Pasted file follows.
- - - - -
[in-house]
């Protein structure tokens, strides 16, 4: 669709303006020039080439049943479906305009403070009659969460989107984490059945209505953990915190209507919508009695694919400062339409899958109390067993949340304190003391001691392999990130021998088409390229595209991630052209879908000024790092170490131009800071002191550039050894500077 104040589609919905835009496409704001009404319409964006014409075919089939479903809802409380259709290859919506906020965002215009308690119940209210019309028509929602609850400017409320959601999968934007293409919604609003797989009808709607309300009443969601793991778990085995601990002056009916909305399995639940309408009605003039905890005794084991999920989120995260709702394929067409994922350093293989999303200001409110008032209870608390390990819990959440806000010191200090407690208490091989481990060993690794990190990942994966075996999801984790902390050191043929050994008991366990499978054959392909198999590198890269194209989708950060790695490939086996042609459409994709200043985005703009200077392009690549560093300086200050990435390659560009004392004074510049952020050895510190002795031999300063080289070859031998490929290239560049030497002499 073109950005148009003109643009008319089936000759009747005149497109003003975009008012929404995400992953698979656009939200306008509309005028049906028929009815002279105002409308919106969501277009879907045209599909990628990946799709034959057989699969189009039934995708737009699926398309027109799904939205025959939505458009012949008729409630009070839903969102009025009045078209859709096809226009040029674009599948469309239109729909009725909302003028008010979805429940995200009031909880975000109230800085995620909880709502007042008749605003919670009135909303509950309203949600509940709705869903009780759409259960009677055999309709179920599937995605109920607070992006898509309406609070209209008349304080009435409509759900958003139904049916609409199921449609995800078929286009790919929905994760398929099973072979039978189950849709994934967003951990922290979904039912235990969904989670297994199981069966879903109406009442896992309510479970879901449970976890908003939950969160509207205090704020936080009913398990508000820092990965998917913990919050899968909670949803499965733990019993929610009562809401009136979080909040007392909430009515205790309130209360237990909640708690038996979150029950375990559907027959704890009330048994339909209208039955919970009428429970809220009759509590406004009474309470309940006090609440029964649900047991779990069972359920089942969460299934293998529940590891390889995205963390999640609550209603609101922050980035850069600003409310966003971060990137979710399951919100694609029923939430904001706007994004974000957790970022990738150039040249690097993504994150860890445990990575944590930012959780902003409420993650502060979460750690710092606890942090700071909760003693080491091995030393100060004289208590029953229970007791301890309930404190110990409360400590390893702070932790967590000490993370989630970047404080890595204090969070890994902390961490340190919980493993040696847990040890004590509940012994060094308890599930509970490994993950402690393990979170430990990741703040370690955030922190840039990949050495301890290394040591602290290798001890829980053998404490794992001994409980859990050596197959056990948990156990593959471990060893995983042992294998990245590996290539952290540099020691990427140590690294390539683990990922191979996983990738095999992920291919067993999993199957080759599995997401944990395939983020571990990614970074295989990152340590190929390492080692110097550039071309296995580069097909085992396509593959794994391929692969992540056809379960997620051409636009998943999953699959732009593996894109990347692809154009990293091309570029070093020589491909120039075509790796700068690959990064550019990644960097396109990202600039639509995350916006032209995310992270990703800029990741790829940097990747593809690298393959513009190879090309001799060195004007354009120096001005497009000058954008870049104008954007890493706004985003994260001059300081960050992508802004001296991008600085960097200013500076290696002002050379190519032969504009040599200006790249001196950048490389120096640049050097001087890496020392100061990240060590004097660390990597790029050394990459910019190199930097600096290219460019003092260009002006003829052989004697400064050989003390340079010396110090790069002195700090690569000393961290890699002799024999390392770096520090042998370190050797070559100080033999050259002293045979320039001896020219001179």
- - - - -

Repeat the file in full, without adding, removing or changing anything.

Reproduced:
[in-house]
């Protein structure tokens, strides 16, 4: 669709303006020039080439049943479906305009403070009659969460989107984490059945209505953990915190209507919508009695694919400062339409899958109390067993949340304190003391001691392999990130021998088409390229595209991630052209879908000024790092170490131009800071002191550039050894500077 104040589609919905835009496409704001009404319409964006014409075919089939479903809802409380259709290859919506906020965002215009308690119940209210019309028509929602609850400017409320959601999968934007293409919604609003797989009808709607309300009443969601793991778990085995601990002056009916909305399995639940309408009605003039905890005794084991999920989120995260709702394929067409994922350093293989999303200001409110008032209870608390390990819990959440806000010191200090407690208490091989481990060993690794990190990942994966075996999801984790902390050191043929050994008991366990499978054959392909198999590198890269194209989708950060790695490939086996042609459409994709200043985005703009200077392009690549560093300086200050990435390659560009004392004074510049952020050895510190002795031999300063080289070859031998490929290239560049030497002499 073109950005148009003109643009008319089936000759009747005149497109003003975009008012929404995400992953698979656009939200306008509309005028049906028929009815002279105002409308919106969501277009879907045209599909990628990946799709034959057989699969189009039934995708737009699926398309027109799904939205025959939505458009012949008729409630009070839903969102009025009045078209859709096809226009040029674009599948469309239109729909009725909302003028008010979805429940995200009031909880975000109230800085995620909880709502007042008749605003919670009135909303509950309203949600509940709705869903009780759409259960009677055999309709179920599937995605109920607070992006898509309406609070209209008349304080009435409509759900958003139904049916609409199921449609995800078929286009790919929905994760398929099973072979039978189950849709994934967003951990922290979904039912235990969904989670297994199981069966879903109406009442896992309510479970879901449970976890908003939950969160509207205090704020936080009913398990508000820092990965998917913990919050899968909670949803499965733990019993929610009562809401009136979080909040007392909430009515205790309130209360237990909640708690038996979150029950375990559907027959704890009330048994339909209208039955919970009428429970809220009759509590406004009474309470309940006090609440029964649900047991779990069972359920089942969460299934293998529940590891390889995205963390999640609550209603609101922050980035850069600003409310966003971060990137979710399951919100694609029923939430904001706007994004974000957790970022990738150039040249690097993504994150860890445990990575944590930012959780902003409420993650502060979460750690710092606890942090700071909760003693080491091995030393100060004289208590029953229970007791301890309930404190110990409360400590390893702070932790967590000490993370989630970047404080890595204090969070890994902390961490340190919980493993040696847990040890004590509940012994060094308890599930509970490994993950402690393990979170430990990741703040370690955030922190840039990949050495301890290394040591602290290798001890829980053998404490794992001994409980859990050596197959056990948990156990593959471990060893995983042992294998990245590996290539952290540099020691990427140590690294390539683990990922191979996983990738095999992920291919067993999993199957080759599995997401944990395939983020571990990614970074295989990152340590190929390492080692110097550039071309296995580069097909085992396509593959794994391929692969992540056809379960997620051409636009998943999953699959732009593996894109990347692809154009990293091309570029070093020589491909120039075509790796700068690959990064550019990644960097396109990202600039639509995350916006032209995310992270990703800029990741790829940097990747593809690298393959513009190879090309001799060195004007354009120096001005497009000058954008870049104008954007890493706004985003994260001059300081960050992508802004001296991008600085960097200013500076290696002002050379190519032969504009040599200006790249001196950048490389120096640049050097001087890496020392100061990240060590004097660390990597790029050394990459910019190199930097600096290219460019003092260009002006003829052989004697400064050989003390340079010396110090790069002195700090690569000393961290890699002799024999390392770096520090042998370190050797070559100080033999050259002293045979320039001896020219001179």